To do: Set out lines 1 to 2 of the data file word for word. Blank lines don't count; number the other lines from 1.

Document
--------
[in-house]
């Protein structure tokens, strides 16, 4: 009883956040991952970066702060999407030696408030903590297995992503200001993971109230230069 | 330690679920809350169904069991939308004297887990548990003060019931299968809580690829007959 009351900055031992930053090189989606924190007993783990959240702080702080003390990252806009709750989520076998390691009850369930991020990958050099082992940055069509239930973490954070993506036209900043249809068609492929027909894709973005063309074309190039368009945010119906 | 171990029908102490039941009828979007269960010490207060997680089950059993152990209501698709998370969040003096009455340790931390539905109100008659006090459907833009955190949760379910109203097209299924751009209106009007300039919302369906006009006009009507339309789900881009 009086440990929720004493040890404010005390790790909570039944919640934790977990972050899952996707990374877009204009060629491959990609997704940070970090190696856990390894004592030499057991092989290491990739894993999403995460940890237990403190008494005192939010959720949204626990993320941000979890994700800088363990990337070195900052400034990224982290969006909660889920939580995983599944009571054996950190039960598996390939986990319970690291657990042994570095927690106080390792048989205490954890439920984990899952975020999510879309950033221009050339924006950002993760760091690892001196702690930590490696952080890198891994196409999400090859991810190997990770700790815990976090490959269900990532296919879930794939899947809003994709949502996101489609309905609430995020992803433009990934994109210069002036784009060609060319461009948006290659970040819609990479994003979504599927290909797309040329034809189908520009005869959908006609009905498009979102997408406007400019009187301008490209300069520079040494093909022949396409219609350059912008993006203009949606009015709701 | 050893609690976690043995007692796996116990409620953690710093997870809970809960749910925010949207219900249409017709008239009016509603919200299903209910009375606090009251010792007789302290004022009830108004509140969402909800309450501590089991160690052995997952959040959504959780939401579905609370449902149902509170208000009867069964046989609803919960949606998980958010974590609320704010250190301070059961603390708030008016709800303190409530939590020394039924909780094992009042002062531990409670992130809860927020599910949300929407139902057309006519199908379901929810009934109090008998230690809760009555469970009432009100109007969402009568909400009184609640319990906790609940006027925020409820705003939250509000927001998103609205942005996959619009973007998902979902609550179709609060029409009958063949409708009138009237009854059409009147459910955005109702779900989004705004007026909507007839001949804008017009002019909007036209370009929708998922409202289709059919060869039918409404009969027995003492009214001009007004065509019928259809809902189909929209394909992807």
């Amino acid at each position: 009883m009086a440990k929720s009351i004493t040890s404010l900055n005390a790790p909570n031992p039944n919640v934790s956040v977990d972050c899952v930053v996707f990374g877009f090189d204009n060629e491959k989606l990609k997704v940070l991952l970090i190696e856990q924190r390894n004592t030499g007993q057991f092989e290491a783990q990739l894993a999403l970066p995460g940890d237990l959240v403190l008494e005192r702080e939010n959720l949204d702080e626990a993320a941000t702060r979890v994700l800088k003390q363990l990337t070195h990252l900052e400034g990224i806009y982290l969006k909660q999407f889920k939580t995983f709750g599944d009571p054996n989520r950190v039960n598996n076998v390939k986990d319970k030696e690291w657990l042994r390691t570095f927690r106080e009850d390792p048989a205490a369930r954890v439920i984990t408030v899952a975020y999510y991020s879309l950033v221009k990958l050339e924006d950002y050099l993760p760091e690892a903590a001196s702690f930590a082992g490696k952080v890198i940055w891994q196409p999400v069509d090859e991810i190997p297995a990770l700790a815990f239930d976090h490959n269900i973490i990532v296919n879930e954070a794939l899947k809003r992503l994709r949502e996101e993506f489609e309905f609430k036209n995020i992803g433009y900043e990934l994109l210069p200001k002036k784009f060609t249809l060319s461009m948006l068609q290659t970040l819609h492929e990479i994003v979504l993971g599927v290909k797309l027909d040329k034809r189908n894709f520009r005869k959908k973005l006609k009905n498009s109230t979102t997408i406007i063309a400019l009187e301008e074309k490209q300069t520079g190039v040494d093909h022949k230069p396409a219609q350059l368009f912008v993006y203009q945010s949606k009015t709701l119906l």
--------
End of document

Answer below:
[in-house]
């Protein structure tokens, strides 16, 4: 009883956040991952970066702060999407030696408030903590297995992503200001993971109230230069 | 330690679920809350169904069991939308004297887990548990003060019931299968809580690829007959 009351900055031992930053090189989606924190007993783990959240702080702080003390990252806009709750989520076998390691009850369930991020990958050099082992940055069509239930973490954070993506036209900043249809068609492929027909894709973005063309074309190039368009945010119906 | 171990029908102490039941009828979007269960010490207060997680089950059993152990209501698709998370969040003096009455340790931390539905109100008659006090459907833009955190949760379910109203097209299924751009209106009007300039919302369906006009006009009507339309789900881009 009086440990929720004493040890404010005390790790909570039944919640934790977990972050899952996707990374877009204009060629491959990609997704940070970090190696856990390894004592030499057991092989290491990739894993999403995460940890237990403190008494005192939010959720949204626990993320941000979890994700800088363990990337070195900052400034990224982290969006909660889920939580995983599944009571054996950190039960598996390939986990319970690291657990042994570095927690106080390792048989205490954890439920984990899952975020999510879309950033221009050339924006950002993760760091690892001196702690930590490696952080890198891994196409999400090859991810190997990770700790815990976090490959269900990532296919879930794939899947809003994709949502996101489609309905609430995020992803433009990934994109210069002036784009060609060319461009948006290659970040819609990479994003979504599927290909797309040329034809189908520009005869959908006609009905498009979102997408406007400019009187301008490209300069520079040494093909022949396409219609350059912008993006203009949606009015709701 | 050893609690976690043995007692796996116990409620953690710093997870809970809960749910925010949207219900249409017709008239009016509603919200299903209910009375606090009251010792007789302290004022009830108004509140969402909800309450501590089991160690052995997952959040959504959780939401579905609370449902149902509170208000009867069964046989609803919960949606998980958010974590609320704010250190301070059961603390708030008016709800303190409530939590020394039924909780094992009042002062531990409670992130809860927020599910949300929407139902057309006519199908379901929810009934109090008998230690809760009555469970009432009100109007969402009568909400009184609640319990906790609940006027925020409820705003939250509000927001998103609205942005996959619009973007998902979902609550179709609060029409009958063949409708009138009237009854059409009147459910955005109702779900989004705004007026909507007839001949804008017009002019909007036209370009929708998922409202289709059919060869039918409404009969027995003492009214001009007004065509019928259809809902189909929209394909992807």